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In this four part series, using archive recordings and music from the time, Sir John Tusa examines what made 1968 such a climactic year.
Student protests, Soviet might, assassinations, war and famine - although these dramatic events took place more than a generation ago they seem incredibly immediate and astonishingly relevant today.
Recapturing those events through the voices of those who made them, Sir John investigates if 1968 really did change the world.
Programme Four - The Communist World
The United States endured a year of almost unbroken political drama and tragedy, however the other superpower, the monolithic Soviet Union, could not escape the mood of the time.
In 1968, out went the old Stalinist and in came Czechoslovak President Ludvik Svoboda.
A programme of wide-ranging democratic reforms had been gathering pace in the face of Soviet disapproval and the rebirth of social and political freedom became known as the 'Prague Spring'.
The idea that communism might evolve in a different way raised many problems.
By August, Czechoslovakian leaders were locked in talks with the Soviets and tensions were high - were they going to sell-out the newly gained freedoms?
Czechs filled the streets of Prague and every citizen wanted to know what was happening at the meeting.
Two weeks of waiting proved too late and the dream of freedom was shattered.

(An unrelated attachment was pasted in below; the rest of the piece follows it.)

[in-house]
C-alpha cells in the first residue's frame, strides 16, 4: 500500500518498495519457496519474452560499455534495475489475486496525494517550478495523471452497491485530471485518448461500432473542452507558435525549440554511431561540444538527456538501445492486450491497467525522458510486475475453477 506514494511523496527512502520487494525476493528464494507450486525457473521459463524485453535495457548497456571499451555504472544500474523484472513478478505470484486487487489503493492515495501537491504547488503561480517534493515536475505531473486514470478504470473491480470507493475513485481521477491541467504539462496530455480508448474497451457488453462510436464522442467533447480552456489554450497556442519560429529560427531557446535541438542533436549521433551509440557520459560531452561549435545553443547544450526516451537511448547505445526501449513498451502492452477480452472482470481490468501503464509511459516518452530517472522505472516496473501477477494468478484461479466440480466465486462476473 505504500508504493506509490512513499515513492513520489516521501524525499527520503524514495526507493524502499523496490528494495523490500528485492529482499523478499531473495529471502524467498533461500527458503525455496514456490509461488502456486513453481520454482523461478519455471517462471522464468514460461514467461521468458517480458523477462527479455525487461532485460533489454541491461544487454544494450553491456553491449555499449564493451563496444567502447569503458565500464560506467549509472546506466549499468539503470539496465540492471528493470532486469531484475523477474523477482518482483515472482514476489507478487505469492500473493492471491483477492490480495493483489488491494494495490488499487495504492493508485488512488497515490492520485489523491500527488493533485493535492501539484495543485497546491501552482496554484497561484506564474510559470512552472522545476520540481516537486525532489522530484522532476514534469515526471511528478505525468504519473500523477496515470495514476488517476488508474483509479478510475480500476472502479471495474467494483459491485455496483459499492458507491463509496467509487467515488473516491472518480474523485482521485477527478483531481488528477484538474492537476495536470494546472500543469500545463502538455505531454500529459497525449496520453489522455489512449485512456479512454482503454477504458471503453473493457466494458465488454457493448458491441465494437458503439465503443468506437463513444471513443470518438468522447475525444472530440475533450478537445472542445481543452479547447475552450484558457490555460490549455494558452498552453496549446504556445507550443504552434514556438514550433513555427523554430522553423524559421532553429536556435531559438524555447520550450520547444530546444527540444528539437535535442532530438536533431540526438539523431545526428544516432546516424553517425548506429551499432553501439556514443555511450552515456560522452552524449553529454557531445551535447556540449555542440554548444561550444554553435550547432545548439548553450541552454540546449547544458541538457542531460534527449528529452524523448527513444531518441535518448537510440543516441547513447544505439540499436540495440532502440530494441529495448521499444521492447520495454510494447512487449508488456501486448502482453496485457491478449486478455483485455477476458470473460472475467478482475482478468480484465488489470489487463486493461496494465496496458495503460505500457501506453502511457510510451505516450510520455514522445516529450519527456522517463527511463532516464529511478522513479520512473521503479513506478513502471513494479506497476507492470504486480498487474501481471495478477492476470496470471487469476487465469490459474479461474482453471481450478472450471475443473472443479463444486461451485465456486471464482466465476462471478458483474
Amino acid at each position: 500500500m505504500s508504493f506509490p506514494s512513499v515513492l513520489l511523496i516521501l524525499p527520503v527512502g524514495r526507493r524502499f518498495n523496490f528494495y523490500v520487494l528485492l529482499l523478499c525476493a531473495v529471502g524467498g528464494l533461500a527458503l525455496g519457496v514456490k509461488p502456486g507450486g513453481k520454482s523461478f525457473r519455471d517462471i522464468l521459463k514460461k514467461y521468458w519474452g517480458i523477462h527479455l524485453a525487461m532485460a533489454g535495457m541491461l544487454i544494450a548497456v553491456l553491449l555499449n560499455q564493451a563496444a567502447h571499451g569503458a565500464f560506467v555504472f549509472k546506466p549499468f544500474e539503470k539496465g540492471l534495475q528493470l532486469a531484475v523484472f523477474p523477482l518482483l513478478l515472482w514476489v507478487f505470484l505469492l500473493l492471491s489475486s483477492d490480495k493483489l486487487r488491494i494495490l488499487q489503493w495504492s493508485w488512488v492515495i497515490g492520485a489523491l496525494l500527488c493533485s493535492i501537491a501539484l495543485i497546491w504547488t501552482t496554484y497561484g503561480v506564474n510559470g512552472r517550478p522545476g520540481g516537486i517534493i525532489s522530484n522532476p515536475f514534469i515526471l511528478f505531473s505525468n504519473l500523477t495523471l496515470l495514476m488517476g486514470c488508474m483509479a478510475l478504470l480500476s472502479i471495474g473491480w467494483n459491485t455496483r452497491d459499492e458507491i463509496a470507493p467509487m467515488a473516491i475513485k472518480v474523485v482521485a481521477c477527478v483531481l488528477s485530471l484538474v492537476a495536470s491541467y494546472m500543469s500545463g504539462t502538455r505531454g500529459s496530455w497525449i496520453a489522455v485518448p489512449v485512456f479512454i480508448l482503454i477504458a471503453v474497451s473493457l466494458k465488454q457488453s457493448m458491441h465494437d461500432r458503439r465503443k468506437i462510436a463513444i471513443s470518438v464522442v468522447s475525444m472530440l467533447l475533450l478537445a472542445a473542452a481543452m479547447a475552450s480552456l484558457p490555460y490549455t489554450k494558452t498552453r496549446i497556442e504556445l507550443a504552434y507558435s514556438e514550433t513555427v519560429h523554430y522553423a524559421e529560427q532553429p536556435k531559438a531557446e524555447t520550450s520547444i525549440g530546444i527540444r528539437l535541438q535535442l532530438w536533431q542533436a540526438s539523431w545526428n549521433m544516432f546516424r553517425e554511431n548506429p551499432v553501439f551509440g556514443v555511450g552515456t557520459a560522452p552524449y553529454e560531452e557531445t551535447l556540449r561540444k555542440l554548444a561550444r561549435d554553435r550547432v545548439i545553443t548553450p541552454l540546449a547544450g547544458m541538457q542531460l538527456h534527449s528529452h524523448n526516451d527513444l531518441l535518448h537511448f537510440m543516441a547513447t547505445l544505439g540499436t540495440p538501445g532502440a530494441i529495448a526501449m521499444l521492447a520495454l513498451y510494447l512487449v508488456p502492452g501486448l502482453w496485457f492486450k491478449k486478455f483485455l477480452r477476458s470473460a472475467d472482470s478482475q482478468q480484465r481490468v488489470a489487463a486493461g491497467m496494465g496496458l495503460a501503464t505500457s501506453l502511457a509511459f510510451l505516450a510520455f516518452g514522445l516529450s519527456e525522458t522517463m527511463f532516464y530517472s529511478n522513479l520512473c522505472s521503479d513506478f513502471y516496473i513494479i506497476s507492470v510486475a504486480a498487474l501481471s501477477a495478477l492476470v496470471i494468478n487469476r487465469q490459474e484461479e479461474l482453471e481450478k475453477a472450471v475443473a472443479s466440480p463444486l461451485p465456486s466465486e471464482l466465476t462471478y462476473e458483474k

Dozens of people were killed in a massive military clampdown by five Warsaw Pact countries, as 165,000 troops invaded Czechoslovakia from all sides.
Soviet tanks led the way in crushing the Prague Spring.
The Czechoslovak authorities ordered their vastly outnumbered army not to fight and appealed to the public for restraint.
Soviet troops controlled the streets of Prague but they had lost the hearts and minds of people forever.
Czechs were not alone in their cry for freedom, it was shared elsewhere in the Soviet block.
The student movement was European wide and even before the uprisings in Paris, young people at Warsaw University marched in protest against the banning of a play that was allegedly thought of as being anti-Russian.
Demonstrations in favour of free speech spread rapidly in Poland and in Yugoslavia, students in Belgrade joined in the clamber for more freedom.
Even in China, by 1968 the so-called Cultural Revolution was out of control and Chairman Moa called in the army to repress the Red Guards.
Join Sir John Tusa in the final part of this series, as he focuses on the Prague Spring and the subsequent Russian invasion, but also on anti-communist rumblings in Poland and China.